Alessio Cavatore introduces us to the Bolt Action supplement ‘Empires in Flames’ the Pacific and Far East.
Alessio: The initial series of supplements for Bolt Action (i.e. the “Armies of…” books) has ended with the Italy and the Axis book. After the unique and self-contained Tank War supplement, we are now publishing a new series – which we refer to as “Theatre books”. The first one was Battleground Europe, then Ostfront, then Germany Strikes, while released today is: Empires in Flames, the Pacific and Far East.
In this article I’m going to explain in a little more detail what you’re going to find in each section of this new book.
The Second Sino-Japanese War
The first section of the book deals with the bitter conflict between the Japanese and the Chinese that started years before the onset of WWII and continued until the very end of the war. As well as scenarios inspired to historical engagements in this sector, you will find new theatre selectors and new units for the Japanese and Soviet armies that were involved in the fighting. But above all, this section provides an entire new army to the Bolt Action range – Armies of China. This is a multi-faceted list that covers effectively three different types of forces: the German-trained and equipped Nationalists, the Soviet-influenced Communists and the mercenary Warlord clans.
The Red Sun Rises
This second section depicts the beginning of WWII in this part of the world and the seemingly irresistible Japanese initial offensives. In the Philippines the US could not stop them, in Singapore the British Empire could not stop them, in the East Indies, the Dutch and French could not stop them. All were quickly overwhelmed. New scenarios, selectors and Philippine troops for the Armies of the US.
Burma And India
This section concentrates on the bitter jungle warfare in the wooded hills of Burma. At first the British fall back from Rangoon to the Indian border, chased by the implacable Japanese. Then there’s a stalemate where the fight is taken to the enemy by the Chindits and other small unit actions. Finally the tide turns and the forces of the Commonwealth roll the retreating Japanese back until their final surrender. Scenarios and rules for famous jungle fighters, from the Japanese-sponsored Indian National Army and the native troops that fought on both sides to the legendary Orde Wingate, Merril’s Marauders and the super tough Gurkha Paras (yes, you heard that right!).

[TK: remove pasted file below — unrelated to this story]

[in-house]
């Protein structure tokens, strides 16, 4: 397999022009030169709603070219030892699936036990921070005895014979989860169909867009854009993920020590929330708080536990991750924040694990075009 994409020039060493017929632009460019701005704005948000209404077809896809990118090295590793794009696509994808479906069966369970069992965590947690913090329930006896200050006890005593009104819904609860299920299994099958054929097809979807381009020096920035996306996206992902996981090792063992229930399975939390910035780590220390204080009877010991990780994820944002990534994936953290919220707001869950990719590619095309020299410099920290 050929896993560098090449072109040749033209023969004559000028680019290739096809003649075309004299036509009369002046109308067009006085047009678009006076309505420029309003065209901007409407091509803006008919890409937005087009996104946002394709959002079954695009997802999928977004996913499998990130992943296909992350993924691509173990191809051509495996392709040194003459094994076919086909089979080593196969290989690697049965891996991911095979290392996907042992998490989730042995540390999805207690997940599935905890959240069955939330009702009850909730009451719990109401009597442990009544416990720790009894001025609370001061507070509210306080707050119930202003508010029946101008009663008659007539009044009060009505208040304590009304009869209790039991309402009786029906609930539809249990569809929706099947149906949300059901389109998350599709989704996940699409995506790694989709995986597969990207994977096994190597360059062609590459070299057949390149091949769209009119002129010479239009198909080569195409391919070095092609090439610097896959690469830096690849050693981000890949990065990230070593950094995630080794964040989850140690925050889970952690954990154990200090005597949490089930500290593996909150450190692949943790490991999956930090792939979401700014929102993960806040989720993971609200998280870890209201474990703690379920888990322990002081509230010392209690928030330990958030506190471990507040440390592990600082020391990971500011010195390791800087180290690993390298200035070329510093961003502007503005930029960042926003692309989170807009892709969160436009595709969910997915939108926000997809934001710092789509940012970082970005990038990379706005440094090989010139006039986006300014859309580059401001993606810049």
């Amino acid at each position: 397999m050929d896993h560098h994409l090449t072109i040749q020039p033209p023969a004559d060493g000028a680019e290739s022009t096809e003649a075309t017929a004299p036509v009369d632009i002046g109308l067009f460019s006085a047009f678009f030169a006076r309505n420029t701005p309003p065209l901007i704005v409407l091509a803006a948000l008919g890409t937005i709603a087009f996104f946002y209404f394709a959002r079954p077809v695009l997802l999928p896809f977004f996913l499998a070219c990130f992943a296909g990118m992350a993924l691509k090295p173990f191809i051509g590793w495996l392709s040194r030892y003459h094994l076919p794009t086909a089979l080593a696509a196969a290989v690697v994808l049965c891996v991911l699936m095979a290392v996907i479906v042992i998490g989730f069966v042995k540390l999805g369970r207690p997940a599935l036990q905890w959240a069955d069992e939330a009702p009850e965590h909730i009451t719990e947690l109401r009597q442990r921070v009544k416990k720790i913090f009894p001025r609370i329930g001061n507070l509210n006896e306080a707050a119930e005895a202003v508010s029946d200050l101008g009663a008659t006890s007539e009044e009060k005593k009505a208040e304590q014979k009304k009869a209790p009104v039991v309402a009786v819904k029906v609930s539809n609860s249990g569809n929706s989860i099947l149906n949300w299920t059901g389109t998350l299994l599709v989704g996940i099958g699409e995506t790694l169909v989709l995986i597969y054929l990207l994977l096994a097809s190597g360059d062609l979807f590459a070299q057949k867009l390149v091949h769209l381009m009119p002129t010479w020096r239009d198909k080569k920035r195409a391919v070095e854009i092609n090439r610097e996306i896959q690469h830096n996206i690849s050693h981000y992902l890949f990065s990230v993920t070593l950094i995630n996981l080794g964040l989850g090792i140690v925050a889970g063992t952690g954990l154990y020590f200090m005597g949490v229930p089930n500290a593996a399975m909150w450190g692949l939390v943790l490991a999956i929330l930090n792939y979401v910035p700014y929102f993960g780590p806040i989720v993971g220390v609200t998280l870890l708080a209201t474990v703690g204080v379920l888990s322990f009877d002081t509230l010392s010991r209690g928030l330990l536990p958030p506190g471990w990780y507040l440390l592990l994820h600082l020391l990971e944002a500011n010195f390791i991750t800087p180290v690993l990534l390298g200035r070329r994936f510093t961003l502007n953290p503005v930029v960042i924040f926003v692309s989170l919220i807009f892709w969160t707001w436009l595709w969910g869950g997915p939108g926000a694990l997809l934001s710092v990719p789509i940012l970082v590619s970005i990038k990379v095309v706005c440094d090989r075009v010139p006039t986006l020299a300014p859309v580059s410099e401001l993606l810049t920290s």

The focus here is on the early, less well-known, part of the US campaign to retake the island chains in the Pacific, culminating with the bloody assault on the Tarawa atoll. Once again new scenarios and rules, but more importantly entries for the USMC Raiders and even the long-awaited and much loved USMC War Dogs – Woof!
This appendix collects generic rules for minefields, amphibious assaults and night fighting, as well as new rules that are far more specific to this sector, like spider hole networks, digging in, Tropical Hazards and the dreaded Monsoon Season.
And to conclude, here’s a message from the book’s author:
“It must be said it was a shocking foray for me to go outside my accustomed Ostfront comfort zone into the Far East, but it’s been well worth it. Writing this was a real education for me on certain aspects of what I erroneously thought of as the Pacific War, particularly in regard to the scale and intensity of the fighting in China. As ever I’d like to say thanks to Alessio Cavatore and Paul Sawyer for the opportunity and all their help making it happen, and a special thanks to Paul Beccarelli for his excellent Chinese Army lists!”
Thanks Andy, and thank you guys for reading – Enjoy your battles in the Far East.